That sets Brad, the strong, silent, boring type, into motion.  Leaving his daughter Clair (Lilia Hajji, presumably a relative of the auteur) and father Ed (Ernie Hudson), a veteran himself, behind, he jets off to North Africa, where he joins with an old comrade-in-arms, the French Moroccan Younes Laalej (Brice Bexter), to plan a rescue mission.  Naturally the American ambassador (Andy Garcia) and CIA station chief (Martin Donovan) are of no help; they’re a couple of dodgy bureaucrats who, it’s darkly revealed, are in cahoots with big oil, represented at the very end by a ridiculously stereotypical, white-suited sleazebag named Key (Robert Knepper)—equipped, of course, with a bad Texas drawl.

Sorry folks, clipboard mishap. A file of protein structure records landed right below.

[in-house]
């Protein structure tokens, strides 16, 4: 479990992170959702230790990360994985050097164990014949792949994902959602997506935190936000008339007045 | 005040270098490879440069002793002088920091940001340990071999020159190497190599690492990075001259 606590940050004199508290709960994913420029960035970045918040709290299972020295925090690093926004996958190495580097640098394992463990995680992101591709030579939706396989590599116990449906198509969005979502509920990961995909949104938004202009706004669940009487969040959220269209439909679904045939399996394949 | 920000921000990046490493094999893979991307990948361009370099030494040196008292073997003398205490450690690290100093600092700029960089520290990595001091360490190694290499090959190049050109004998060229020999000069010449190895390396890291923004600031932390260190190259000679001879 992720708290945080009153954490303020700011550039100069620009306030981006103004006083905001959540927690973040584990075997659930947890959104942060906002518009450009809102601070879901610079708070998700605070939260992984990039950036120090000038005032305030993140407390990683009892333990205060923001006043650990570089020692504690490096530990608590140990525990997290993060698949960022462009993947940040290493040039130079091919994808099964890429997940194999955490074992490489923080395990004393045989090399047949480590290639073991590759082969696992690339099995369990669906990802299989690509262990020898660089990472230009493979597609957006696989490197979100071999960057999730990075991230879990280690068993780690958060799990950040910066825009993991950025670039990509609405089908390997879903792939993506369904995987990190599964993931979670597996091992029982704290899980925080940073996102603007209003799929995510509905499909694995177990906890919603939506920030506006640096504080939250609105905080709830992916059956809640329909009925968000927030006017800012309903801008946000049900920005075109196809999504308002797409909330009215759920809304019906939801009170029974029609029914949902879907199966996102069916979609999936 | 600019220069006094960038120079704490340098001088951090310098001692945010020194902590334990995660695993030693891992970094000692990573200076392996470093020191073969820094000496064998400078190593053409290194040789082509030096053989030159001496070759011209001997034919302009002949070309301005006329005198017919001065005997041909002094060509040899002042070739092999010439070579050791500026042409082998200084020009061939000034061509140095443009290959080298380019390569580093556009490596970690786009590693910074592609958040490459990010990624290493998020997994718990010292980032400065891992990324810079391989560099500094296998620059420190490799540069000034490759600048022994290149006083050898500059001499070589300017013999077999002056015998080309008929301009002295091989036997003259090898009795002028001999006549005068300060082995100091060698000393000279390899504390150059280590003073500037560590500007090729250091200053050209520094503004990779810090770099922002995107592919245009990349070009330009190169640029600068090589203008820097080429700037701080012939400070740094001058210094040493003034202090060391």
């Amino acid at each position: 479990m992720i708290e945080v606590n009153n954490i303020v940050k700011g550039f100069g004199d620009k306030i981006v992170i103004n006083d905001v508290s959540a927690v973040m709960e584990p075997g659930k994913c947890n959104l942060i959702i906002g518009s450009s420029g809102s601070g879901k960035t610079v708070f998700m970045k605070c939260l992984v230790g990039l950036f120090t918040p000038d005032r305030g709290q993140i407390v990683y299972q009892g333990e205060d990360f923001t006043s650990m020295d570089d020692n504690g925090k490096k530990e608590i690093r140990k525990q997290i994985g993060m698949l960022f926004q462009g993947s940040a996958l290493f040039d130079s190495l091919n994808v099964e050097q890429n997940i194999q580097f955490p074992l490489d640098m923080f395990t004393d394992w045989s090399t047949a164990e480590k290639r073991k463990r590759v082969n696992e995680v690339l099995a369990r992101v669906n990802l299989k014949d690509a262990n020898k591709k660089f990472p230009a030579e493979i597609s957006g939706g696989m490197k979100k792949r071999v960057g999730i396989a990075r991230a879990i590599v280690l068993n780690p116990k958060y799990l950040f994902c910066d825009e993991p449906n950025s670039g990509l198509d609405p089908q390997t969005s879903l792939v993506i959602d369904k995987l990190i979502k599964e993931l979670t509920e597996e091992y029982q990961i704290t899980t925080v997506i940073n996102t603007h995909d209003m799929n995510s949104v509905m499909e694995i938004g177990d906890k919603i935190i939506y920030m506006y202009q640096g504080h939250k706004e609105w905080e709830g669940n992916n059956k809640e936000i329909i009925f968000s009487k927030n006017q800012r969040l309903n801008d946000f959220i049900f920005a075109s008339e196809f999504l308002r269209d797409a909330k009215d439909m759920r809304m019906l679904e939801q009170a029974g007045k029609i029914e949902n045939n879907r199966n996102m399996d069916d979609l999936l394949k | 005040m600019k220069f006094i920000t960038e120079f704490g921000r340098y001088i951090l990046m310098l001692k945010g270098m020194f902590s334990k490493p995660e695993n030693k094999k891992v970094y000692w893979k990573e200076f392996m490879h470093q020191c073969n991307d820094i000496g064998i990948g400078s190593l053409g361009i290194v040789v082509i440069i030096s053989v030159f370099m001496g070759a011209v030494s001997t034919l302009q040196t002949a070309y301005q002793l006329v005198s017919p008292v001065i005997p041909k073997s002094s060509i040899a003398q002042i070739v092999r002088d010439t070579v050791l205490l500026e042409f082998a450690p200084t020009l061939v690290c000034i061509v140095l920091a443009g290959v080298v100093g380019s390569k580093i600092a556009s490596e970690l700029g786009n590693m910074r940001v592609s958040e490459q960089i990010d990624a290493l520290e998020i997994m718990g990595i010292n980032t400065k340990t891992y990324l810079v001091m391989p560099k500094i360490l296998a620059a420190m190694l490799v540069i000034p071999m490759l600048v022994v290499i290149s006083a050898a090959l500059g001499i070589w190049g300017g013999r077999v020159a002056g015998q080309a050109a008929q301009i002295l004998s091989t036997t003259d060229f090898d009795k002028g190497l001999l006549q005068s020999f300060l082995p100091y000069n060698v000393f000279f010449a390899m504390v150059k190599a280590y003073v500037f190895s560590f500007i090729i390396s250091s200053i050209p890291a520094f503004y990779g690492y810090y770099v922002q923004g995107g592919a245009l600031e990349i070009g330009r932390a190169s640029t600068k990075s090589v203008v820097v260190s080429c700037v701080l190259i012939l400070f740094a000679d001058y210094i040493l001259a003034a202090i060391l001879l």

But Paxton and Laalej go off into the desert anyway, aided by what appears to be a single chubby intel guy back in an office, equipped only with what looks like an ordinary laptop, giving them data.  They get info on the terrorists’ location through some easily fooled intermediaries and drive there (in what is only one of many interminable shots of vehicles speeding over dusty roads). Then they take on el Hadi’s army pretty much on their own, until American troops arrive late in the day.  Kate’s saved, of course, but there are losses, and the heavy hand of big oil still seems to be pulling the strings.